The next generation remembers the Columbia shuttle disaster, as do previous generations. Our children can tell us what they were thinking when they watched the first teacher in space die and knew her students had just seen the same thing.

The current generation has 9/11. Ten years ago we stood as a nation, united by an attack on our basic value system. The "bad guys" struck out symbols of our power. We hung flags in front of our homes and dared them to do it again. The world stood with us and said, "Today we are all Americans."

I have flown a flag every day since the attack. My original 9/11 flag had to be retired when it became too ragged. It's replacement is nearing the end of its life as well. A new one waits in a drawer, knowing its call to duty will come.

What happened? The world hates us. We hate each other. We can't seem to agree on anything. We need to work together, but don't want to. We know how, but I think too many find it too much work to try and fix our problems.

Sigh. Can't we return to the unity and commonality of purpose we felt on Sept. 12, 2001?

Friday, September 9, 2011

Smooth Operator

Have all of you noticed the hypocritical stance our elected officials have been taking in the past week? I'm thinking of four natural events that have "encouraged" state officials holding out their hands for Federal handouts.

Let's start with Eric Cantor, not to be confused with Eddie Cantor. Although... Cantor did a pratfall recently. The Grinch has a verbal tic. If you ask him about Federal funds for anything, his response is to say we have to offset a dollar spent with a dollar removed from the budget. Including relief money for FEMA for hurricane and earthquake damage. For his own state. I guess no one told him that Obama called Governor McDonnell with an offer of a few billion for Hurricane Irene and earthquake damage. McDonnell took the money. Oops.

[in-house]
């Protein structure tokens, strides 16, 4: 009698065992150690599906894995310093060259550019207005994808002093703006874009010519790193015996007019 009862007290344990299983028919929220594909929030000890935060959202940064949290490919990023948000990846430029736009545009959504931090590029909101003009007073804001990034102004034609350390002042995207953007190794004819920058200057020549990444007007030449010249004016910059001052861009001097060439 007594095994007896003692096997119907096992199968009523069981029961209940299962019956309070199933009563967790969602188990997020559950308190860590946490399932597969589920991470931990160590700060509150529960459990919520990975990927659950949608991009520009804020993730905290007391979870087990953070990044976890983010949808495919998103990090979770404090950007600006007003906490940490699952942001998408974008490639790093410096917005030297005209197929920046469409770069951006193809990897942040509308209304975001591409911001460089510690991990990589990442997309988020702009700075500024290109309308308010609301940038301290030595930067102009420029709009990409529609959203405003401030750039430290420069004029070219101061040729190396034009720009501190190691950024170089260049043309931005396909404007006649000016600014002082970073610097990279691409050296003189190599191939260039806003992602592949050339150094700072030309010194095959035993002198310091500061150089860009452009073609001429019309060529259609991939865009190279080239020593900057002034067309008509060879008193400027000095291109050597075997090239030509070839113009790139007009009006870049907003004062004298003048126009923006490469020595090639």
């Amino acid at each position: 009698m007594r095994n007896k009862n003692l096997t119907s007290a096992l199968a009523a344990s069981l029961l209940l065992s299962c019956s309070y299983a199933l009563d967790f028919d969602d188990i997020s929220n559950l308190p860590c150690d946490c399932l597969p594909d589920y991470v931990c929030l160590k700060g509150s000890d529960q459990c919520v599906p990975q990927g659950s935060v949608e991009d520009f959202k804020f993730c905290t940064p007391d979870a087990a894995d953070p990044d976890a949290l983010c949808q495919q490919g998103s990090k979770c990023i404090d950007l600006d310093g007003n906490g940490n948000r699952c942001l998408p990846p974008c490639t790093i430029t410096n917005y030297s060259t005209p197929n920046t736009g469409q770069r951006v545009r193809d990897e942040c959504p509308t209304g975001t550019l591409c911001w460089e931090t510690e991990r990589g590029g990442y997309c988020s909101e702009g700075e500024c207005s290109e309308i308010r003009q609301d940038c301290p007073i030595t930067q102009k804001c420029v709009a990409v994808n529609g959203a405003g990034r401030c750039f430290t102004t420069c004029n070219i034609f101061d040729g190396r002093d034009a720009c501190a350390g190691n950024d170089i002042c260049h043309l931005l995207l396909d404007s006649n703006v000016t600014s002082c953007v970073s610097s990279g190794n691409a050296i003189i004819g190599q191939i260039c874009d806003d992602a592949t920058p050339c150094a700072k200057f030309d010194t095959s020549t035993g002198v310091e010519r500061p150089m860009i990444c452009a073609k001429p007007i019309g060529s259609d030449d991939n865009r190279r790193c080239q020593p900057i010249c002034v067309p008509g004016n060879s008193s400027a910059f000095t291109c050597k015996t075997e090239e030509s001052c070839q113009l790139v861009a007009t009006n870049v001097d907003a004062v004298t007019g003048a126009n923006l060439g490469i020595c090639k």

Rick Perry makes headlines about not wanting any Federal aid for anything. Part of his platform. Obama called him and offered aid to fight the fires and rebuild afterwards. Did that plank just get a little wobbly?

He's still waiting to hear from the governor of New Jersey. My bet? When the call comes, the governor be wanting the money. Ya think????

Is Obama a smooth operator or what? He reaches out to Virginia with Federal aid, thereby undermining Cantor. He reaches out to Perry, thereby undermining one of the larger planks of the tea party.

Sunday, September 4, 2011

Schizophrenic No Longer

For a while now I've felt that this blog had a split personality. On the one side, I write a fair amount about writers, books I read, books I review and thoughts about what's it like to be an aspiring writer. As a result, I've attracted some followers of like mode.

On the other side, I write about politics, the world around us, and cats. When my calico was writing for herself, she was properly snarky, as only a calico-with-an-attitude can be. Took after her female human.

I decided to divide the blog. MadMaxisms remains political. It will often have a snarky voice, sometimes cranky, sometimes thoughtful.

The new blog is the writing blog. Called WriteNowRightNow, it contains book reviews, thoughts about writing and rewriting, a chronology of my efforts to get Mad Max 1 published.

Some of you may wish to follow only one blog. Others may wish to follow both. I hope you find something in each that gives you a view into the crazy workings of my mind.

And to begin MadMaxisms's more focused life, has anyone else noticed that Republican governors who loudly screamed that we need less government in Washington were the first to hold out their hands for FEMA funds? If this isn't an ideological about- face, what is? Everyone is against "big government" until they need a handout.